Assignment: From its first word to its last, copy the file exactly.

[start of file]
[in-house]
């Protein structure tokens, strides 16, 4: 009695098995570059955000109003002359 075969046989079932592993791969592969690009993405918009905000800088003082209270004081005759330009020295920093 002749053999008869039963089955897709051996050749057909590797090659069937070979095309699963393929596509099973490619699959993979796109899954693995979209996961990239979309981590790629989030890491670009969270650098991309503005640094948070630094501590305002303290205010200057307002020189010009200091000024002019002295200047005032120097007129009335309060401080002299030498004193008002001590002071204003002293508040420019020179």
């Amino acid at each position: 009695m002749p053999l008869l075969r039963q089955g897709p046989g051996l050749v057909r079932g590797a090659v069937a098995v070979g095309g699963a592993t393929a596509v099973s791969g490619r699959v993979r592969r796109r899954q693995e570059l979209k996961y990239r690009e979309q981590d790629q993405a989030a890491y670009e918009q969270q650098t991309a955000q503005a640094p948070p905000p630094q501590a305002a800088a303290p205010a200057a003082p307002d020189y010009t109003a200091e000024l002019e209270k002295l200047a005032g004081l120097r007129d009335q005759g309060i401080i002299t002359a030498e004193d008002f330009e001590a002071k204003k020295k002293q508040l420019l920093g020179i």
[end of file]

[in-house]
């Protein structure tokens, strides 16, 4: 009695098995570059955000109003002359 075969046989079932592993791969592969690009993405918009905000800088003082209270004081005759330009020295920093 002749053999008869039963089955897709051996050749057909590797090659069937070979095309699963393929596509099973490619699959993979796109899954693995979209996961990239979309981590790629989030890491670009969270650098991309503005640094948070630094501590305002303290205010200057307002020189010009200091000024002019002295200047005032120097007129009335309060401080002299030498004193008002001590002071204003002293508040420019020179």
């Amino acid at each position: 009695m002749p053999l008869l075969r039963q089955g897709p046989g051996l050749v057909r079932g590797a090659v069937a098995v070979g095309g699963a592993t393929a596509v099973s791969g490619r699959v993979r592969r796109r899954q693995e570059l979209k996961y990239r690009e979309q981590d790629q993405a989030a890491y670009e918009q969270q650098t991309a955000q503005a640094p948070p905000p630094q501590a305002a800088a303290p205010a200057a003082p307002d020189y010009t109003a200091e000024l002019e209270k002295l200047a005032g004081l120097r007129d009335q005759g309060i401080i002299t002359a030498e004193d008002f330009e001590a002071k204003k020295k002293q508040l420019l920093g020179i």